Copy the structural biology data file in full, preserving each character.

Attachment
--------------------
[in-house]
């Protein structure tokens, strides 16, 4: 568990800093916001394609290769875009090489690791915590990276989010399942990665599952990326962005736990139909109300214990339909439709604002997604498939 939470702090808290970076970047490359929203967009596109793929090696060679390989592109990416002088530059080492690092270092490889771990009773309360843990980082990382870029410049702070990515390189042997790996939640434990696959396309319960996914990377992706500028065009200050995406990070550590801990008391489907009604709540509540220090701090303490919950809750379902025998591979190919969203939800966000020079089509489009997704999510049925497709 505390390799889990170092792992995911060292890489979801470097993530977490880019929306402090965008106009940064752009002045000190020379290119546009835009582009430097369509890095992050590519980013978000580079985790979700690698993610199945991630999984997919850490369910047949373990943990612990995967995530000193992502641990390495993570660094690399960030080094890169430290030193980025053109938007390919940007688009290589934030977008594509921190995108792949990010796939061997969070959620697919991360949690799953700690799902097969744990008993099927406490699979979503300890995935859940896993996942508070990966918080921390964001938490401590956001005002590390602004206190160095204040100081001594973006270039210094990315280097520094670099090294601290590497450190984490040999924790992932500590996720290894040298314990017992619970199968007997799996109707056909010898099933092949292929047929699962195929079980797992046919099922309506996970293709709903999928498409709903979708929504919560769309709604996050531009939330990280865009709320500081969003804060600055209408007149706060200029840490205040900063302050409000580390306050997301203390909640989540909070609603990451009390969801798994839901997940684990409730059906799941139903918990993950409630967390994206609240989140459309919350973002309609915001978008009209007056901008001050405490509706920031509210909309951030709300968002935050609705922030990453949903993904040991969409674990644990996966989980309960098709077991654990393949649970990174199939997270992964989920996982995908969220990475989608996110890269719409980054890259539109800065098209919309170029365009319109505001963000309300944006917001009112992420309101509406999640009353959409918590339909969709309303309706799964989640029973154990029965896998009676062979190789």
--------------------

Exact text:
[in-house]
């Protein structure tokens, strides 16, 4: 568990800093916001394609290769875009090489690791915590990276989010399942990665599952990326962005736990139909109300214990339909439709604002997604498939 939470702090808290970076970047490359929203967009596109793929090696060679390989592109990416002088530059080492690092270092490889771990009773309360843990980082990382870029410049702070990515390189042997790996939640434990696959396309319960996914990377992706500028065009200050995406990070550590801990008391489907009604709540509540220090701090303490919950809750379902025998591979190919969203939800966000020079089509489009997704999510049925497709 505390390799889990170092792992995911060292890489979801470097993530977490880019929306402090965008106009940064752009002045000190020379290119546009835009582009430097369509890095992050590519980013978000580079985790979700690698993610199945991630999984997919850490369910047949373990943990612990995967995530000193992502641990390495993570660094690399960030080094890169430290030193980025053109938007390919940007688009290589934030977008594509921190995108792949990010796939061997969070959620697919991360949690799953700690799902097969744990008993099927406490699979979503300890995935859940896993996942508070990966918080921390964001938490401590956001005002590390602004206190160095204040100081001594973006270039210094990315280097520094670099090294601290590497450190984490040999924790992932500590996720290894040298314990017992619970199968007997799996109707056909010898099933092949292929047929699962195929079980797992046919099922309506996970293709709903999928498409709903979708929504919560769309709604996050531009939330990280865009709320500081969003804060600055209408007149706060200029840490205040900063302050409000580390306050997301203390909640989540909070609603990451009390969801798994839901997940684990409730059906799941139903918990993950409630967390994206609240989140459309919350973002309609915001978008009209007056901008001050405490509706920031509210909309951030709300968002935050609705922030990453949903993904040991969409674990644990996966989980309960098709077991654990393949649970990174199939997270992964989920996982995908969220990475989608996110890269719409980054890259539109800065098209919309170029365009319109505001963000309300944006917001009112992420309101509406999640009353959409918590339909969709309303309706799964989640029973154990029965896998009676062979190789």